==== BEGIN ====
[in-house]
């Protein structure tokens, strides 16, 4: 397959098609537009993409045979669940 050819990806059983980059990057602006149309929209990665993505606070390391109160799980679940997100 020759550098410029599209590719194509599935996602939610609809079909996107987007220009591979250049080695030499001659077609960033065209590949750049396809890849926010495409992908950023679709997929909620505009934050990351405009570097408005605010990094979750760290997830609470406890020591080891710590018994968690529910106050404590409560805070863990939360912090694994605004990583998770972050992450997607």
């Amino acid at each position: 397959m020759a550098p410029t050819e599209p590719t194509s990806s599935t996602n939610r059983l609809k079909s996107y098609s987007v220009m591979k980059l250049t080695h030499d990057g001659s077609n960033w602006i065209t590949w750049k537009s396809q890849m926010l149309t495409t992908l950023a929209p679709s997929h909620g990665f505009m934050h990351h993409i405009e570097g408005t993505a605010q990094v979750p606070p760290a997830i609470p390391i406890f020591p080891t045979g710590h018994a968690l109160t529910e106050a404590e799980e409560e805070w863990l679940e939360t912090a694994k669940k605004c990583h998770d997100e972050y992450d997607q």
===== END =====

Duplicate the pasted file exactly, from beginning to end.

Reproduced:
[in-house]
């Protein structure tokens, strides 16, 4: 397959098609537009993409045979669940 050819990806059983980059990057602006149309929209990665993505606070390391109160799980679940997100 020759550098410029599209590719194509599935996602939610609809079909996107987007220009591979250049080695030499001659077609960033065209590949750049396809890849926010495409992908950023679709997929909620505009934050990351405009570097408005605010990094979750760290997830609470406890020591080891710590018994968690529910106050404590409560805070863990939360912090694994605004990583998770972050992450997607």
């Amino acid at each position: 397959m020759a550098p410029t050819e599209p590719t194509s990806s599935t996602n939610r059983l609809k079909s996107y098609s987007v220009m591979k980059l250049t080695h030499d990057g001659s077609n960033w602006i065209t590949w750049k537009s396809q890849m926010l149309t495409t992908l950023a929209p679709s997929h909620g990665f505009m934050h990351h993409i405009e570097g408005t993505a605010q990094v979750p606070p760290a997830i609470p390391i406890f020591p080891t045979g710590h018994a968690l109160t529910e106050a404590e799980e409560e805070w863990l679940e939360t912090a694994k669940k605004c990583h998770d997100e972050y992450d997607q």